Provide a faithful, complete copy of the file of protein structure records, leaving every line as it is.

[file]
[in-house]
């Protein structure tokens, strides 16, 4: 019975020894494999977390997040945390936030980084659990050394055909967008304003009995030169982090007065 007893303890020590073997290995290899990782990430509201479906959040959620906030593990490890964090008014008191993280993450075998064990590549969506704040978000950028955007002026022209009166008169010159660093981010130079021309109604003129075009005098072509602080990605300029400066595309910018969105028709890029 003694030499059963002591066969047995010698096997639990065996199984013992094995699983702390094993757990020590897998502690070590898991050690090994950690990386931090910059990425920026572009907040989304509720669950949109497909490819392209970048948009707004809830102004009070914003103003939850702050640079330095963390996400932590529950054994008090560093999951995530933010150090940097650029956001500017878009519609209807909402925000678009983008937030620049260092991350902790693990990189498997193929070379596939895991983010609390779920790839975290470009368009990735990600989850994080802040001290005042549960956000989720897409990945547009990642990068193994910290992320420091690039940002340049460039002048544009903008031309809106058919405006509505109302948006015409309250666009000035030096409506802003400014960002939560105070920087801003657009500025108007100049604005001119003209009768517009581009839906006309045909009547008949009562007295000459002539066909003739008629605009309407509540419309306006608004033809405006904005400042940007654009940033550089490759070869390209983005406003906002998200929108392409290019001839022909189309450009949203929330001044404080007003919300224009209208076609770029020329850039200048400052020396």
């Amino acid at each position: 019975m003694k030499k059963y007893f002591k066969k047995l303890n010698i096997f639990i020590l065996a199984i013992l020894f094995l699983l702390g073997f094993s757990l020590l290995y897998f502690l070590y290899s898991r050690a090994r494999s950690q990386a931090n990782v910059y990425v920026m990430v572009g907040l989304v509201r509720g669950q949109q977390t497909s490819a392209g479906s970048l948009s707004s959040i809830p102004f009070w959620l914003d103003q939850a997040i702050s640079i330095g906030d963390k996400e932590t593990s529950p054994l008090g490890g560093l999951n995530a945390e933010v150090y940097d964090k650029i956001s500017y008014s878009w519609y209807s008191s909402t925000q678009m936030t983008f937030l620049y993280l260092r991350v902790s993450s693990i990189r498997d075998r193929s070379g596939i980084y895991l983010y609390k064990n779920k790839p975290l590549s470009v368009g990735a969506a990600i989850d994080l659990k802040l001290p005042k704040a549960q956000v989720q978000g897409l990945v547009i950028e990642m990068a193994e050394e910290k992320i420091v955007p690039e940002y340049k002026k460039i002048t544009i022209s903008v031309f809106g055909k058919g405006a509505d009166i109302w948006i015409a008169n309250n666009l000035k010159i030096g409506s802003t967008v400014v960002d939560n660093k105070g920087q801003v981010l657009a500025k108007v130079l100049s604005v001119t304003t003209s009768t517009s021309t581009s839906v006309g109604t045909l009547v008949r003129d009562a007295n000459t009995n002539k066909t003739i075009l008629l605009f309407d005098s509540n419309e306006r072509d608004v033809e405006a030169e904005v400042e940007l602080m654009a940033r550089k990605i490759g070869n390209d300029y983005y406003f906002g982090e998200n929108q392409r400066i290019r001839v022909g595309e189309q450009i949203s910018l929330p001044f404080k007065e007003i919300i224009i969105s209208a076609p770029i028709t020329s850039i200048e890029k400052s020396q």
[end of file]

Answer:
[in-house]
């Protein structure tokens, strides 16, 4: 019975020894494999977390997040945390936030980084659990050394055909967008304003009995030169982090007065 007893303890020590073997290995290899990782990430509201479906959040959620906030593990490890964090008014008191993280993450075998064990590549969506704040978000950028955007002026022209009166008169010159660093981010130079021309109604003129075009005098072509602080990605300029400066595309910018969105028709890029 003694030499059963002591066969047995010698096997639990065996199984013992094995699983702390094993757990020590897998502690070590898991050690090994950690990386931090910059990425920026572009907040989304509720669950949109497909490819392209970048948009707004809830102004009070914003103003939850702050640079330095963390996400932590529950054994008090560093999951995530933010150090940097650029956001500017878009519609209807909402925000678009983008937030620049260092991350902790693990990189498997193929070379596939895991983010609390779920790839975290470009368009990735990600989850994080802040001290005042549960956000989720897409990945547009990642990068193994910290992320420091690039940002340049460039002048544009903008031309809106058919405006509505109302948006015409309250666009000035030096409506802003400014960002939560105070920087801003657009500025108007100049604005001119003209009768517009581009839906006309045909009547008949009562007295000459002539066909003739008629605009309407509540419309306006608004033809405006904005400042940007654009940033550089490759070869390209983005406003906002998200929108392409290019001839022909189309450009949203929330001044404080007003919300224009209208076609770029020329850039200048400052020396």
């Amino acid at each position: 019975m003694k030499k059963y007893f002591k066969k047995l303890n010698i096997f639990i020590l065996a199984i013992l020894f094995l699983l702390g073997f094993s757990l020590l290995y897998f502690l070590y290899s898991r050690a090994r494999s950690q990386a931090n990782v910059y990425v920026m990430v572009g907040l989304v509201r509720g669950q949109q977390t497909s490819a392209g479906s970048l948009s707004s959040i809830p102004f009070w959620l914003d103003q939850a997040i702050s640079i330095g906030d963390k996400e932590t593990s529950p054994l008090g490890g560093l999951n995530a945390e933010v150090y940097d964090k650029i956001s500017y008014s878009w519609y209807s008191s909402t925000q678009m936030t983008f937030l620049y993280l260092r991350v902790s993450s693990i990189r498997d075998r193929s070379g596939i980084y895991l983010y609390k064990n779920k790839p975290l590549s470009v368009g990735a969506a990600i989850d994080l659990k802040l001290p005042k704040a549960q956000v989720q978000g897409l990945v547009i950028e990642m990068a193994e050394e910290k992320i420091v955007p690039e940002y340049k002026k460039i002048t544009i022209s903008v031309f809106g055909k058919g405006a509505d009166i109302w948006i015409a008169n309250n666009l000035k010159i030096g409506s802003t967008v400014v960002d939560n660093k105070g920087q801003v981010l657009a500025k108007v130079l100049s604005v001119t304003t003209s009768t517009s021309t581009s839906v006309g109604t045909l009547v008949r003129d009562a007295n000459t009995n002539k066909t003739i075009l008629l605009f309407d005098s509540n419309e306006r072509d608004v033809e405006a030169e904005v400042e940007l602080m654009a940033r550089k990605i490759g070869n390209d300029y983005y406003f906002g982090e998200n929108q392409r400066i290019r001839v022909g595309e189309q450009i949203s910018l929330p001044f404080k007065e007003i919300i224009i969105s209208a076609p770029i028709t020329s850039i200048e890029k400052s020396q």